A sample from last week's mail was typical enough. "Now you've done it. The final humiliation. Your unmitigated gall has carried you over the threshold of insanity. We unbiased Stanford rooters demand to know why SI has dropped the Indians from its list of the three best teams in the West!" The letter gets put in the stack with the ones that read "We beat Redshirt U for the first time in 40 years and you give us four lousy lines...." or "How can you say we were overwhelmed when we only lost 47-21 and were in the game until the last quarter...." Once again we can take comfort in the evidence that our regular fall feature, FOOTBALL'S WEEK (page 54), is getting its full share of attention.
This is an article from the Nov. 10, 1969 issue
Any effort to boil down the myriad strivings of a college football weekend into 2,500 or so unminced words cannot help but step on the tender followers of some cleated toes. To characterize one team's defensive performance as lackluster is surely to suggest that the other team's offense was not exactly working its miracles against a giant. The truth miffs both parties—while presumably informing, and sometimes amusing, readers less intimately concerned.
To be unmincing, willing to miff, urbane and consistently knowledgeable is what we ask of FOOTBALL'S WEEK'S regular writer, William F. Reed. And to accomplish this, he gets a lot of help. The FOOTBALL'S WEEK process begins on Monday morning about the time coaches everywhere are telling themselves that all the things that went wrong Saturday couldn't ever happen again. Reed and College Football Editor Walter Bingham confer to select 20 to 25 major games, some for extensive coverage, others for briefer treatment. On Monday afternoon our special correspondents in the appropriate areas are advised of our needs. On the following Saturday night they wire us a total of more than 30,000 words, telling us not only who won and how but also offering the inside anecdotes and special insights that interest the fan who follows college football not just in his own conference but as a national game. To be able to take full advantage of the material we receive, fewer games are being assessed this year by FOOTBALL'S WEEK—46 teams are covered in this issue—but more space is given to each.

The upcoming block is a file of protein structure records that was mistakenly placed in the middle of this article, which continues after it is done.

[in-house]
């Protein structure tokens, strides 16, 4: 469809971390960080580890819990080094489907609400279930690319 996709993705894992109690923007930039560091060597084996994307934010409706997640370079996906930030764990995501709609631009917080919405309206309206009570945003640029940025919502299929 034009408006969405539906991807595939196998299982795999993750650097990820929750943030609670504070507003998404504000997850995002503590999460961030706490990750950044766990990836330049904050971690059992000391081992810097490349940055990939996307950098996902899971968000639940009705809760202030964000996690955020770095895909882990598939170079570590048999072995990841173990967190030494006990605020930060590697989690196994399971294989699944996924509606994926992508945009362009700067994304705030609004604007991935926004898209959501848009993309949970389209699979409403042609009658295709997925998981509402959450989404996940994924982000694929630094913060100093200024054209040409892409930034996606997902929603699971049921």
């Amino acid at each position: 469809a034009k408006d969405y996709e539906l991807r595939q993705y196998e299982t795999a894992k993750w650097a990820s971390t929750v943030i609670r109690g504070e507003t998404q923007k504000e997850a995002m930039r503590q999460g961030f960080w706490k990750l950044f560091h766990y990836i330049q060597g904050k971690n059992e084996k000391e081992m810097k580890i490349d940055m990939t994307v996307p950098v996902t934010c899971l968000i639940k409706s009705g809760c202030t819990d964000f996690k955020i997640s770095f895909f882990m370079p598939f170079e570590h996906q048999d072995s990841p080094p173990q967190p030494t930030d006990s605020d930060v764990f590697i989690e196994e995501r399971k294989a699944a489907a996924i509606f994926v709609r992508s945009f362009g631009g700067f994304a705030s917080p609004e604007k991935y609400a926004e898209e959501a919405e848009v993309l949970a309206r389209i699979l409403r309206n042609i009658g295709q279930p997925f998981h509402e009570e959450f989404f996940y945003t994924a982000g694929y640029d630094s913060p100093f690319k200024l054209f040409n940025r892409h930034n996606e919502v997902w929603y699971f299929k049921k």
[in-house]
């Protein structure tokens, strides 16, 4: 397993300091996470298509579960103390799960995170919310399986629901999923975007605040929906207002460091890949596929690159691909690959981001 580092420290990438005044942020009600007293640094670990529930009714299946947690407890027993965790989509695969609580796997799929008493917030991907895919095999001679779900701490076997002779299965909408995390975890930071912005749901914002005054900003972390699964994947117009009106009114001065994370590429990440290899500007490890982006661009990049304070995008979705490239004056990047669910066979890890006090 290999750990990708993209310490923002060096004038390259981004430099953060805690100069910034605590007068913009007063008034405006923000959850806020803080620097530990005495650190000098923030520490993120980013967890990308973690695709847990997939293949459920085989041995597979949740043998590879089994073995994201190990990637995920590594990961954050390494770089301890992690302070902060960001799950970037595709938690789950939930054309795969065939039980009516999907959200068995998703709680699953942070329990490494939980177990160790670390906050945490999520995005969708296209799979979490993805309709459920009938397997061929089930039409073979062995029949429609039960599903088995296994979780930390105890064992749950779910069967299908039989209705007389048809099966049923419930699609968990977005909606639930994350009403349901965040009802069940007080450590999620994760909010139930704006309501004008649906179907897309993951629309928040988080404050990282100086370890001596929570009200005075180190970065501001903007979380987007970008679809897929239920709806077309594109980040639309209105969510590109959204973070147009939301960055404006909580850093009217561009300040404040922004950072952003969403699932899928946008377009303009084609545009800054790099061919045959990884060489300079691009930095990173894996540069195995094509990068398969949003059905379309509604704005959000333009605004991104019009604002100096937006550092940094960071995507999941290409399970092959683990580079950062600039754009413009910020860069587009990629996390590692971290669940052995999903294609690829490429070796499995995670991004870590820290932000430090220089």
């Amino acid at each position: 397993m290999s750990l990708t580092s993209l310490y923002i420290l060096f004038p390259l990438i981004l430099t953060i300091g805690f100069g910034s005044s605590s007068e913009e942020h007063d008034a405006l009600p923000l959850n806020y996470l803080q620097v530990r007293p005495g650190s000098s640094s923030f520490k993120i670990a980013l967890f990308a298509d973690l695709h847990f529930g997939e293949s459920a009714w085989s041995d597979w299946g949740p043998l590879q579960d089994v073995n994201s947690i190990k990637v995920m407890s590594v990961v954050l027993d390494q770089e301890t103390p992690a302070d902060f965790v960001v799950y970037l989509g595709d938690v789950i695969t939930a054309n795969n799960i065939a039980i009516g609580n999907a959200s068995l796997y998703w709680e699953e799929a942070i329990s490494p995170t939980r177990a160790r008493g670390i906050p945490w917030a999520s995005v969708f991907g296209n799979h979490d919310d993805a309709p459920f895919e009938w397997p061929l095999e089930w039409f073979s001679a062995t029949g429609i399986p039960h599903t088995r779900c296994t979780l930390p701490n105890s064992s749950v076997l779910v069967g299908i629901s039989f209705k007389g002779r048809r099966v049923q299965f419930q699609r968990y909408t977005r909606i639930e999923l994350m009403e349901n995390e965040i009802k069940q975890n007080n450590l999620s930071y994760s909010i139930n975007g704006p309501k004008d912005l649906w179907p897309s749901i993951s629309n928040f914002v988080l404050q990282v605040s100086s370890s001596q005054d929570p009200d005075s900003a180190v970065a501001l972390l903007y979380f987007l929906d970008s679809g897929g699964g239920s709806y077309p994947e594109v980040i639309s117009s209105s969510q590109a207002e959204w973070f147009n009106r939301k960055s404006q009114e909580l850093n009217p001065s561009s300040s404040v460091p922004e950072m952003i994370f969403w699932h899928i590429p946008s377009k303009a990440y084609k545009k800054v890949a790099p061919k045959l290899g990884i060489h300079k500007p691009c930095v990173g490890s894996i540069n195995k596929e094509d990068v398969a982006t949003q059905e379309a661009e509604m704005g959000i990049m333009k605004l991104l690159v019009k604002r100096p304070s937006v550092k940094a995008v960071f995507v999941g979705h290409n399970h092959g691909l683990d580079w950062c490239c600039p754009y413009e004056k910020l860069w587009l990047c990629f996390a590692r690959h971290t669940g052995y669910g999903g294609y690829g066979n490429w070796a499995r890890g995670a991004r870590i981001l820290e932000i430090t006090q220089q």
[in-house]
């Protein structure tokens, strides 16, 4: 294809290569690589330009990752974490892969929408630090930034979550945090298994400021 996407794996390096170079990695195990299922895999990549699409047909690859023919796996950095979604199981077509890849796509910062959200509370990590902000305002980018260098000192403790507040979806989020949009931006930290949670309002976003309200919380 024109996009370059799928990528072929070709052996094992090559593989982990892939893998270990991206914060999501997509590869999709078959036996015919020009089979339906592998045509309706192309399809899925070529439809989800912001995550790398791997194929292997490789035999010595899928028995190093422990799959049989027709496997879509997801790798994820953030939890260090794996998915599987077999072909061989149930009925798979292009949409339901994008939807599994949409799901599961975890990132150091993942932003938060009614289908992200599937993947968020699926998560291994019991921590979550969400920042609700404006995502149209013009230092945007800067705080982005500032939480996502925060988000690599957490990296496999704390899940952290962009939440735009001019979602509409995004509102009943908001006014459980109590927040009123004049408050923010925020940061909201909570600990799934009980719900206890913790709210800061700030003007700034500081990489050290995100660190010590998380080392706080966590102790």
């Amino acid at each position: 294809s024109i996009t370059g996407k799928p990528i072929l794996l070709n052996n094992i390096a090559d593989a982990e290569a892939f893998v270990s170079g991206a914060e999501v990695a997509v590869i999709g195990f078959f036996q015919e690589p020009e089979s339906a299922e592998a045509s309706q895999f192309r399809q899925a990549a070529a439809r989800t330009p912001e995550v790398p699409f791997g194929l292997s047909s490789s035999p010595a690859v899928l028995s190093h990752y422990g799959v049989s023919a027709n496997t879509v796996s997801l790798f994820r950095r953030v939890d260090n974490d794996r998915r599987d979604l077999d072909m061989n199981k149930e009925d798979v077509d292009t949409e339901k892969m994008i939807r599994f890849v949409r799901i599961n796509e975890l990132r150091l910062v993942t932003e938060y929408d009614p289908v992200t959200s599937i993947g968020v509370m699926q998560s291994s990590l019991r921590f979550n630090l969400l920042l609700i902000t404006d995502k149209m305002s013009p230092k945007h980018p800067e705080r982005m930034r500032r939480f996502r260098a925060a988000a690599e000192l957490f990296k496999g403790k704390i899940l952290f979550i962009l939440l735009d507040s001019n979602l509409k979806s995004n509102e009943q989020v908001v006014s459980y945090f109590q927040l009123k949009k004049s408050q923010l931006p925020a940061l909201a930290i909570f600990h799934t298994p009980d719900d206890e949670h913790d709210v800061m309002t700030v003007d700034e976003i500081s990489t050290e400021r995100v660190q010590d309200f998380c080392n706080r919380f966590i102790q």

It is also Reed's responsibility to pick the top three teams in each region and the Back and Lineman of the Week, duties that embroil him in further controversy. As the season opens, the top three teams are determined by SI's rankings of the top 20 in the country. But from that moment on the judgment is based on a simple rule: who would beat whom if they played right now on a neutral field. (Reed—Transylvania University, '66—has no alumni passions of his own to sway him.) "Never mind last week's standings," says Reed. "If somebody gets beat, we run 'em right out and run somebody else in." Of the 15 teams rated the class of their regions in this year's first FOOTBALL'S WEEK, seven have been ousted already. (Remember when Georgia was the best in the South?)
Every Saturday produces several glorious individual performances, especially in these days of wide-open offenses, so there are certain guidelines for Back and Lineman selections. No more than one award a year is likely to go to one team, and geographical dispersion is preferred. A man who starred by coming up with key plays is given the edge over one whose excellence was largely statistical. The winners receive framed certificates to commemorate their selection.
We, meanwhile, receive our letters. One will arrive any moment: "How could that nitwit Reed pick Archie Manning as Back of the Week when...." It's all part of the fun of everybody's football week.